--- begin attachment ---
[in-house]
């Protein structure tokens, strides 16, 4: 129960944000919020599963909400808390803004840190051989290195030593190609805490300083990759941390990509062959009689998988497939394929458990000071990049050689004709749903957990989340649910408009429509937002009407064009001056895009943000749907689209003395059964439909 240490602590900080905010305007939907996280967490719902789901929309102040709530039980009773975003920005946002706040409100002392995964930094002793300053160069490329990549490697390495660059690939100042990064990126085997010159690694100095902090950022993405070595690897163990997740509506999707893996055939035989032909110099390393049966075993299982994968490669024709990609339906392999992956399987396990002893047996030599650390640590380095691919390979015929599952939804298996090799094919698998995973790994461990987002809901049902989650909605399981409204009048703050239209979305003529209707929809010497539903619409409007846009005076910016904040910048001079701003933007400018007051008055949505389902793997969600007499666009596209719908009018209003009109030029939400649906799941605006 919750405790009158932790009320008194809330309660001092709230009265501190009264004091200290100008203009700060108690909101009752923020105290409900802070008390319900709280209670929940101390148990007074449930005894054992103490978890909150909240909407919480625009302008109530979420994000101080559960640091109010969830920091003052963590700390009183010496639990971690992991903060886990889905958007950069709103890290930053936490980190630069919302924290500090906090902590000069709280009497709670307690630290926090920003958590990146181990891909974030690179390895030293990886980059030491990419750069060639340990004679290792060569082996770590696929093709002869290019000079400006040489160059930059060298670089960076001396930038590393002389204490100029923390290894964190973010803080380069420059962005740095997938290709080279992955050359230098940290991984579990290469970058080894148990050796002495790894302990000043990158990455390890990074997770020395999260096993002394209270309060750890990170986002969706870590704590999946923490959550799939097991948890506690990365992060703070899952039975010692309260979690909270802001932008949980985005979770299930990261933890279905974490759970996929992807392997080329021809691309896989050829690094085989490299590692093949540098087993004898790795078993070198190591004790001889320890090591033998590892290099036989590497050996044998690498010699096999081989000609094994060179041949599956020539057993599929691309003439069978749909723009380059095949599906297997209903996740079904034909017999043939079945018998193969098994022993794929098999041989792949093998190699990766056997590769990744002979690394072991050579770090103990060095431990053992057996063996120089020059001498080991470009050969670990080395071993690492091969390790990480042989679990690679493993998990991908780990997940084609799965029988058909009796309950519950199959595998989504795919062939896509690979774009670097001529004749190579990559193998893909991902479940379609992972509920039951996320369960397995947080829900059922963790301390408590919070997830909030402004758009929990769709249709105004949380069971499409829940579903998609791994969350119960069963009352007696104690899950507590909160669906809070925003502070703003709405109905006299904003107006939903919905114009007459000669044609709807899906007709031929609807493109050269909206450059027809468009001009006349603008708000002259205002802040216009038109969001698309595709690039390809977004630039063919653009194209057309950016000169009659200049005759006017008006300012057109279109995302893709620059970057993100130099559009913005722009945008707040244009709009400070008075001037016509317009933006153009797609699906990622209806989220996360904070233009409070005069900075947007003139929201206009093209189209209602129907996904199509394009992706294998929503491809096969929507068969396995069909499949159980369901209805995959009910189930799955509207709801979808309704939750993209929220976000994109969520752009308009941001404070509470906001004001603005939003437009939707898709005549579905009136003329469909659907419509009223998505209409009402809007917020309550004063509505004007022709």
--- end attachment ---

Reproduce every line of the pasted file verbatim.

[in-house]
């Protein structure tokens, strides 16, 4: 129960944000919020599963909400808390803004840190051989290195030593190609805490300083990759941390990509062959009689998988497939394929458990000071990049050689004709749903957990989340649910408009429509937002009407064009001056895009943000749907689209003395059964439909 240490602590900080905010305007939907996280967490719902789901929309102040709530039980009773975003920005946002706040409100002392995964930094002793300053160069490329990549490697390495660059690939100042990064990126085997010159690694100095902090950022993405070595690897163990997740509506999707893996055939035989032909110099390393049966075993299982994968490669024709990609339906392999992956399987396990002893047996030599650390640590380095691919390979015929599952939804298996090799094919698998995973790994461990987002809901049902989650909605399981409204009048703050239209979305003529209707929809010497539903619409409007846009005076910016904040910048001079701003933007400018007051008055949505389902793997969600007499666009596209719908009018209003009109030029939400649906799941605006 919750405790009158932790009320008194809330309660001092709230009265501190009264004091200290100008203009700060108690909101009752923020105290409900802070008390319900709280209670929940101390148990007074449930005894054992103490978890909150909240909407919480625009302008109530979420994000101080559960640091109010969830920091003052963590700390009183010496639990971690992991903060886990889905958007950069709103890290930053936490980190630069919302924290500090906090902590000069709280009497709670307690630290926090920003958590990146181990891909974030690179390895030293990886980059030491990419750069060639340990004679290792060569082996770590696929093709002869290019000079400006040489160059930059060298670089960076001396930038590393002389204490100029923390290894964190973010803080380069420059962005740095997938290709080279992955050359230098940290991984579990290469970058080894148990050796002495790894302990000043990158990455390890990074997770020395999260096993002394209270309060750890990170986002969706870590704590999946923490959550799939097991948890506690990365992060703070899952039975010692309260979690909270802001932008949980985005979770299930990261933890279905974490759970996929992807392997080329021809691309896989050829690094085989490299590692093949540098087993004898790795078993070198190591004790001889320890090591033998590892290099036989590497050996044998690498010699096999081989000609094994060179041949599956020539057993599929691309003439069978749909723009380059095949599906297997209903996740079904034909017999043939079945018998193969098994022993794929098999041989792949093998190699990766056997590769990744002979690394072991050579770090103990060095431990053992057996063996120089020059001498080991470009050969670990080395071993690492091969390790990480042989679990690679493993998990991908780990997940084609799965029988058909009796309950519950199959595998989504795919062939896509690979774009670097001529004749190579990559193998893909991902479940379609992972509920039951996320369960397995947080829900059922963790301390408590919070997830909030402004758009929990769709249709105004949380069971499409829940579903998609791994969350119960069963009352007696104690899950507590909160669906809070925003502070703003709405109905006299904003107006939903919905114009007459000669044609709807899906007709031929609807493109050269909206450059027809468009001009006349603008708000002259205002802040216009038109969001698309595709690039390809977004630039063919653009194209057309950016000169009659200049005759006017008006300012057109279109995302893709620059970057993100130099559009913005722009945008707040244009709009400070008075001037016509317009933006153009797609699906990622209806989220996360904070233009409070005069900075947007003139929201206009093209189209209602129907996904199509394009992706294998929503491809096969929507068969396995069909499949159980369901209805995959009910189930799955509207709801979808309704939750993209929220976000994109969520752009308009941001404070509470906001004001603005939003437009939707898709005549579905009136003329469909659907419509009223998505209409009402809007917020309550004063509505004007022709």